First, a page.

Reviews for Cowboy Christmas

Booklist Reviews 2012 August #1
Saddle up, Santa. A gang of dusty cowpokes lament that "Santy Claus will never find us out here on the range" and that even if he did, he wouldn't put presents under the ugly old Christmas cactus they rustle up. He probably wouldn't like the burnt molasses-and-beans cookies either, and tying sticks to the cows' antlers wouldn't fool anyone into thinking they might be reindeer. But when Dwight, Darryl, and Dub return to camp on Christmas night, lo and behold--there's Santy himself with a tree, feast, presents, and caroling aplenty. Shame that Cookie had to miss it all (wink wink). The warmhearted and goofy story hits all the right notes for a hearty Yuletide warble, and Manders supplies cutesy cows, push-broom mustaches, and ten-gallon hats with happy aplomb. This double-threat book has got both your holiday-season and home-on-the-range needs covered. Copyright 2012 Booklist Reviews.

Horn Book Guide Reviews 2013 Spring
Three lonesome cowboys, stuck on the range with only cows and Cookie, their cook, are overjoyed to find Santy Claus serving their Christmas dinner on Cookie's day off. Kids will notice both the Santa hat in Cookie's back pocket when he returns and Cookie's clear surprise at finding a gift--from Santa. The amusing tale is illustrated with humorous cartoon art.

Kirkus Reviews 2012 September #1
Three lonesome cowboys stuck out on the range face a "low-down and miserable" Christmas without the usual treats and trimmings until a surprise visit from "Santy Claus" brightens their holiday. Dwight, Darryl and Dub are the three cowpunchers, working the range with their faithful father figure and grub wrestler, Cookie. The cowboys try to make do with their Christmas preparations, making bean-sprinkled cookies, decorating a cactus and fashioning reindeer costumes for their heifers. Cookie takes Christmas day off, but the cowboys return after a hard day on the range to find Santa in camp with a full dinner, decorated tree and wrapped presents for all. Sharp-eyed, older readers will note the Santa hat tucked in Cookie's back pocket when he returns to camp as well as the identical boots worn by Cookie and Santa, but younger children will believe that Santa delivers to cowpokes out on the range as well as to little girls and boys. Cartoon-style art, lots of cowboy lingo and the funny attempts at holiday decoration and baking add humor to the overall effort. Young buckeroos who like their Christmas stories punchy rather than sweet might just take a likin' to ol' Dwight, Darryl and Dub. (Picture book. 4-7) Copyright Kirkus 2012 Kirkus/BPI Communications.All rights reserved.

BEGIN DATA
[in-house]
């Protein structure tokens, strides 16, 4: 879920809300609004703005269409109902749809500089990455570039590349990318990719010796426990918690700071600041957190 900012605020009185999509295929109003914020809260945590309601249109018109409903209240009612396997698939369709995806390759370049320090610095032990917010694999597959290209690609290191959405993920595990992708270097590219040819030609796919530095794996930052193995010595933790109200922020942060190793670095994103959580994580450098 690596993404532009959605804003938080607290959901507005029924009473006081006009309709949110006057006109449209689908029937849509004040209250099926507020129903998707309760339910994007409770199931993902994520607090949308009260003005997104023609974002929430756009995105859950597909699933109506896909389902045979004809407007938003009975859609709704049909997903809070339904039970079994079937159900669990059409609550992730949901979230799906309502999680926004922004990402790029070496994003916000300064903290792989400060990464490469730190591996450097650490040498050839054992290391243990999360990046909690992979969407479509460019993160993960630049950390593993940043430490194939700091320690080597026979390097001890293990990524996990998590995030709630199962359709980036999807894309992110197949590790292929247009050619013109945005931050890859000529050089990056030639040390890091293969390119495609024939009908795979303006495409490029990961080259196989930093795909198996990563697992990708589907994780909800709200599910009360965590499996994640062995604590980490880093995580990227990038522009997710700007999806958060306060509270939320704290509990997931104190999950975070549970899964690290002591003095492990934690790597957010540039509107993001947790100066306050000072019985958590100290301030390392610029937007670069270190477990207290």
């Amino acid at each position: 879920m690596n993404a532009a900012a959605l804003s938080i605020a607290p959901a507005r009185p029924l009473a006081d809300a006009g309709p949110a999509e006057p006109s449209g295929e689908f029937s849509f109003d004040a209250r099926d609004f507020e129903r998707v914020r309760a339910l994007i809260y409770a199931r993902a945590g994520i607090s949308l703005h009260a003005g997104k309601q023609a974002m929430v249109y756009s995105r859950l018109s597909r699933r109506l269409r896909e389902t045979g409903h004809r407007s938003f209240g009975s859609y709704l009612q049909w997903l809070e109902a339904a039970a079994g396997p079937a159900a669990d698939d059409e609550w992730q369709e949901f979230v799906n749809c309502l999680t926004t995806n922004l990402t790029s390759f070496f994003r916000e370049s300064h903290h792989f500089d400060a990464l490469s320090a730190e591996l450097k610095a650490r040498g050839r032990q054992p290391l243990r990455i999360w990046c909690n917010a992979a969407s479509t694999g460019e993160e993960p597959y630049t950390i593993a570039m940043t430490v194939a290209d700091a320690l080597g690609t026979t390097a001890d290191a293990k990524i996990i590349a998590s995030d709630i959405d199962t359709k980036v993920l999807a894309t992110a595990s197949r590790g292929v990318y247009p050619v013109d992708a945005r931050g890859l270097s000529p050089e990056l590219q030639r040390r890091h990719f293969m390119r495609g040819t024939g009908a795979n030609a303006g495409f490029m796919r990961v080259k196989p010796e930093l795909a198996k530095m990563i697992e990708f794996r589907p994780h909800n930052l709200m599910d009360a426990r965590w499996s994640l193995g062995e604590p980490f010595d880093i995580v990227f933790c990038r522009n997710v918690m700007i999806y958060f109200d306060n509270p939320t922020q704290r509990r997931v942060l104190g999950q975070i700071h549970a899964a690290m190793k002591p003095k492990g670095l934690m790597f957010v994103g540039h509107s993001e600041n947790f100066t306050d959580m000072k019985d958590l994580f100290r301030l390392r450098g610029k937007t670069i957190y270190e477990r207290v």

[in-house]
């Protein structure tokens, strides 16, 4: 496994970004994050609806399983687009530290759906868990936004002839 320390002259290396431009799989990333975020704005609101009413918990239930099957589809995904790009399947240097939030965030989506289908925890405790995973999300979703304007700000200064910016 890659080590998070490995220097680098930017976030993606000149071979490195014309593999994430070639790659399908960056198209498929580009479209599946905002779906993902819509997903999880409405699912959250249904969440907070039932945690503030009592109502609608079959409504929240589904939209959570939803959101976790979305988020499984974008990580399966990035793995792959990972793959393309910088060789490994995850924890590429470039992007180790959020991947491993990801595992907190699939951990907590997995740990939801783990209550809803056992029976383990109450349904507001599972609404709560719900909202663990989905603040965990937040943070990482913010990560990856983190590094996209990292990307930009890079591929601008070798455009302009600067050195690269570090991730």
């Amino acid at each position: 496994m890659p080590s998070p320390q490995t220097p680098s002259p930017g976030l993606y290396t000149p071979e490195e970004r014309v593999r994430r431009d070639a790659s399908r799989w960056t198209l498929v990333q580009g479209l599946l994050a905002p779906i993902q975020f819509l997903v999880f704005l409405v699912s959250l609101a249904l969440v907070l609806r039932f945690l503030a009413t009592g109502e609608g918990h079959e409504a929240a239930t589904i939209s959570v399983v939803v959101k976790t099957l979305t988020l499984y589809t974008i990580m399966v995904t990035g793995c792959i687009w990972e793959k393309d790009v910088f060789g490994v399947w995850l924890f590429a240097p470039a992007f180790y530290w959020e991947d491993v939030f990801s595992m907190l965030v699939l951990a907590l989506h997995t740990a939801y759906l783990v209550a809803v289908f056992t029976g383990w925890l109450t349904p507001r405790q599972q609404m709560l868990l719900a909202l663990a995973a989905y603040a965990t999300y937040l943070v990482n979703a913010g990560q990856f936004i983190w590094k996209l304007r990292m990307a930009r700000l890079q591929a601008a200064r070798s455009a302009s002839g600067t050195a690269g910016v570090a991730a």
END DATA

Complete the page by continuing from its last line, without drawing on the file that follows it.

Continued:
Publishers Weekly Reviews 2012 September #2

For three cowboys out on the range, Christmas is looking mighty lonely. "‘No presents,' said Dwight. ‘No stockings,' added Darryl. ‘No Santy,' groaned Dub." As the cowpokes reminisce about the Christmas trees, cookies, and horses dressed as reindeer of their youths, camp chef Cookie suggests they create their own versions of those traditions. The results aren't great ("charred sugar-molasses-bean cookies" are as bad as they sound), but a surprise visitor gives the cowboys a Christmas to remember. Sanders's humorous, clipped prose and Manders's loose, campfire-lit artwork are just right for the story's down-and-dirty setting. As Dwight puts it, this one's "a rip-roarin' good time." Ages 2-5. (Sept.)

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School Library Journal Reviews 2012 October

K-Gr 2--Cowboys Dwight, Darryl, and Dub are lamenting the fact that "Santy Claus" won't be able to find them out on the range. As each cowhand recalls a fond memory from Christmases past, their trusty cook "Cookie" doles out advice on what they can do now to get in the spirit. They decorate a cactus, char some cookies, and make costumes for the cows. Feeling low-down and forgotten on Christmas day, they are surprised back at camp by Santa himself. After an evening of food, presents, and making merry, Santa disappears into the night-and Cookie soon gallops back into camp, the unsuspecting cowboys none the wiser. The lively cartoonlike illustrations go hand-in-hand with the text and will entertain and amuse young readers in the mood for a Western-style Christmas.--Madeline J. Bryant, Los Angeles Public Library

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